This week, I spoke at “Career Day” at a large, urban West LA high school. The listing for my occupation on the school’s schedule was “environmental lawyer” which is accurate, but meaningless to most high school kids.
The kids were pretty much what I remembered from my public high school in Los Angeles: some slept, many were bored and indifferent, and a few were active and engaged. I tried to explain what an environmental lawyer / litigator does and gave them some hypotheticals that I hoped would spark some discussion about the jobs vs. environmental protection issue that is often thrown our way. I started big and fuzzy – polar bears – and then went small and fishy – the Delta smelt. The smaller and less cute we got, the fewer kids thought it was worth protecting the critter. The concept of an animal as an indicator species for environmental degradation was a tough one for them to weigh against the everyday reality of job losses or a reduction in supplies of drinking water.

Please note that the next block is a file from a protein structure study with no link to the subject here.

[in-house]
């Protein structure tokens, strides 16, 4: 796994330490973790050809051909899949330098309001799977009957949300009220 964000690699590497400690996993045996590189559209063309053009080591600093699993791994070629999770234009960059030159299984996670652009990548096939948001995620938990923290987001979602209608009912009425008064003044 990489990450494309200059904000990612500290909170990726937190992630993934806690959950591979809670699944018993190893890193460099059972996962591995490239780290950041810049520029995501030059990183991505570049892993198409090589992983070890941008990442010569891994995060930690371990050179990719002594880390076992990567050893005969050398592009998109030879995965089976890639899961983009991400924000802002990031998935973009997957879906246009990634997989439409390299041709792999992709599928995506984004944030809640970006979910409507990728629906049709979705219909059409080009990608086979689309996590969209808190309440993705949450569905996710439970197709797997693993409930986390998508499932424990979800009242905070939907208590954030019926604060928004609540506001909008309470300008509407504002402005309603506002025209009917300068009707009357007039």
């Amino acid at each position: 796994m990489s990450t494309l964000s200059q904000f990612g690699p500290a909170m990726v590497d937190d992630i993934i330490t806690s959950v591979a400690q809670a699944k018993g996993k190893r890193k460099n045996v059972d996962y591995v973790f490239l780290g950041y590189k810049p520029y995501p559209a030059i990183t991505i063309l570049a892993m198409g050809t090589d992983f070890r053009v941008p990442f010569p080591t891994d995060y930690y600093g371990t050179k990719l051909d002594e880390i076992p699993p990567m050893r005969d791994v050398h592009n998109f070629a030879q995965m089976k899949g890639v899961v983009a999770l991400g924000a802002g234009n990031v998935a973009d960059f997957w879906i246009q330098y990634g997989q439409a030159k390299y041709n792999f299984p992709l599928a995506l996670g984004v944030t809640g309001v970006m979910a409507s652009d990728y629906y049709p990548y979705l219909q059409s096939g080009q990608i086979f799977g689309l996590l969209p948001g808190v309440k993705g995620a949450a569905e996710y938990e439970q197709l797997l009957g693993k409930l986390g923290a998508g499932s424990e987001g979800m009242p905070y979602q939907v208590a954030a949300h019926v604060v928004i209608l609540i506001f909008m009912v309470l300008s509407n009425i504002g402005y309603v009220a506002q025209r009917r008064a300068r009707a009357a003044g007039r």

I wasn’t discouraged by this. The smart and active kids who took me on gave me hope that, as their education continues, they will come to understand the value, for humans as well as critters, of environmental protection. In fact, one of the “let the smelt die” advocates came up after my talk and asked about internships at NRDC. I shamelessly promoted law school to those who had any flicker of interest, in the hope that, when their kids are in high school, they can have careers as environmental lawyers and make us proud.